But many of us also practise the art of… daydreaming and it is quite interesting what can come out of it!

A fertile imagination can place before us wonderful situations that we could only dream of.
While indulging into fancying successful activities, rewarding expeditions, and fascinating adventures of all kinds, most of us remain aware that it is purely that: fancying, imagining…

But, what if our wildest dreams turned out to become realities?
What if these things we hardly dare to picture were suddenly becoming REAL?

These thoughts came to me as I read the gospel of this Sunday (19th Sunday of Year B – John 6:41-51).
In that text, we hear Jesus speak astonishing words.

He says: “Everybody who believes has eternal life.”

Notice the verb is NOT in the future tense but the present.
Jesus is not promising something that will happen only later, only when certain conditions will have been met.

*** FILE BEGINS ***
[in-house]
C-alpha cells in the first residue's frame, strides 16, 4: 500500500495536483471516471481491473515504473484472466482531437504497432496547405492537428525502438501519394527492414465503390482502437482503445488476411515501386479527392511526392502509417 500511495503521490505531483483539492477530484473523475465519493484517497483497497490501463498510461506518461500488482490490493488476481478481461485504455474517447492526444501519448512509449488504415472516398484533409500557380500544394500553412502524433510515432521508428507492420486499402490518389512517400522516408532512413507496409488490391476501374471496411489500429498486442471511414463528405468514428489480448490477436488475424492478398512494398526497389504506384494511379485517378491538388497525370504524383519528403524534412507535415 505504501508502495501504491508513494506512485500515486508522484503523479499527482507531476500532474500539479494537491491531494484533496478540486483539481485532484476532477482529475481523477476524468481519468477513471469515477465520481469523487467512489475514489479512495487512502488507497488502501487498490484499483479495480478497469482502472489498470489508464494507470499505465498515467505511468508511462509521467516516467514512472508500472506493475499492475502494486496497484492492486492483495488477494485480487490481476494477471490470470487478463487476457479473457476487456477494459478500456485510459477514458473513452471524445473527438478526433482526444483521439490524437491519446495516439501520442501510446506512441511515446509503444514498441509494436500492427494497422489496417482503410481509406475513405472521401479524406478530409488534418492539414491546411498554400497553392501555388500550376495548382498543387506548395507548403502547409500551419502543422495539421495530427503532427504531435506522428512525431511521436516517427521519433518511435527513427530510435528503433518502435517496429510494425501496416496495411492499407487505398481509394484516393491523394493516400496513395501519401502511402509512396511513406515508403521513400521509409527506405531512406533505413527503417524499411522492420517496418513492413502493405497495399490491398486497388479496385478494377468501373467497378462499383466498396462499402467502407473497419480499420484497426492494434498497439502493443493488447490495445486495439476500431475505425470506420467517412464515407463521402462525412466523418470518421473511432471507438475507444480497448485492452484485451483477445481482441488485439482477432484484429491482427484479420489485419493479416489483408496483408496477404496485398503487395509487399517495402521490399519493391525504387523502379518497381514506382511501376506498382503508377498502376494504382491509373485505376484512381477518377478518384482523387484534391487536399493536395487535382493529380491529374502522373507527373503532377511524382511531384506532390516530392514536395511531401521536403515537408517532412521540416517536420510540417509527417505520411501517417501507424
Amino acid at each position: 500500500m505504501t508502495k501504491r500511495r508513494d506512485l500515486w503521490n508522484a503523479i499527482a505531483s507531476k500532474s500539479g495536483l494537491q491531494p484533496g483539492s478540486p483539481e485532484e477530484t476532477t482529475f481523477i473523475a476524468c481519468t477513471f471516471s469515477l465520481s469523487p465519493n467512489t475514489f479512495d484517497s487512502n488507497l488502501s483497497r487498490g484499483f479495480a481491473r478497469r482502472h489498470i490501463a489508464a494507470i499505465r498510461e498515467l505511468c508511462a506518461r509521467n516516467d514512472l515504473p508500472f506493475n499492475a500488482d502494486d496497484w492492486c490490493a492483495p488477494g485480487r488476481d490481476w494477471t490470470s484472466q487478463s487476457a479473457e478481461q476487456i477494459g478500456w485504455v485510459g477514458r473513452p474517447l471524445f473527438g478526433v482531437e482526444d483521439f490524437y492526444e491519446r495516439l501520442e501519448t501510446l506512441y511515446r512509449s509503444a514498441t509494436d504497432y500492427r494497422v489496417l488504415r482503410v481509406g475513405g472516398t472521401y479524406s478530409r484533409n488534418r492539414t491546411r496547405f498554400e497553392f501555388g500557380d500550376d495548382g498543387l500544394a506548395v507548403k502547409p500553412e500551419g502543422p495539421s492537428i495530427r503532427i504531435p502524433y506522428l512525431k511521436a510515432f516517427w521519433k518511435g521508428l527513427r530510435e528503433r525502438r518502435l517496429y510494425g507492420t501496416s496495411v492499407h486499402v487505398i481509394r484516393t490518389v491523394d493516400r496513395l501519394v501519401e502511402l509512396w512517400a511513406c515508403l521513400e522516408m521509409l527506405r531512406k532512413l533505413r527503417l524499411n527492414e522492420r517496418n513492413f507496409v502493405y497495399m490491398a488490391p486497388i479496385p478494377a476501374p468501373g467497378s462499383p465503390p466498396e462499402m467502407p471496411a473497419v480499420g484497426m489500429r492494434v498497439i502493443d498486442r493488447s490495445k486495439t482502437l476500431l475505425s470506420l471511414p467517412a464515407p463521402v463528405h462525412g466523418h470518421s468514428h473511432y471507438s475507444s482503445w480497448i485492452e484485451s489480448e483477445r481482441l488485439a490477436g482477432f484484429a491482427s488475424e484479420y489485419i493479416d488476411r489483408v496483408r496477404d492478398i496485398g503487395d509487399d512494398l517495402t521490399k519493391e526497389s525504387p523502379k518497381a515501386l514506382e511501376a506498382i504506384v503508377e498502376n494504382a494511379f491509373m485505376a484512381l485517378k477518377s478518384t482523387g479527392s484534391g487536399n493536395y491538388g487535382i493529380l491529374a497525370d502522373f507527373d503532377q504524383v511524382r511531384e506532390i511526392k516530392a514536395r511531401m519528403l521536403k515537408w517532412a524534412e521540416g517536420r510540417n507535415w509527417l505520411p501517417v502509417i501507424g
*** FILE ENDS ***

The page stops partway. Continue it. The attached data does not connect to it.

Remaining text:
We want go on living, we dream of remaining alive, enjoying life… without end.

And, amazingly, Jesus assures us that this happy situation is… already ours!
What he proclaims is not something that belongs to daydreaming or fancying.
It is not wishful thinking, it is REAL, here and now.

Reading this, many will shrug their shoulders saying: ‘How can we be sure of this?’
Of course, it is a reality that we cannot see or touch.
We cannot assert its truth with our human ways of ‘proving’ things.

The only way we can be… ‘sure’ of it is by trusting the one who said so – there is no other way!
But it is a ‘sure’ way indeed.

Note: Another reflection is available in French on a different theme at:

Source : Image :

32nd Sunday of the Year, C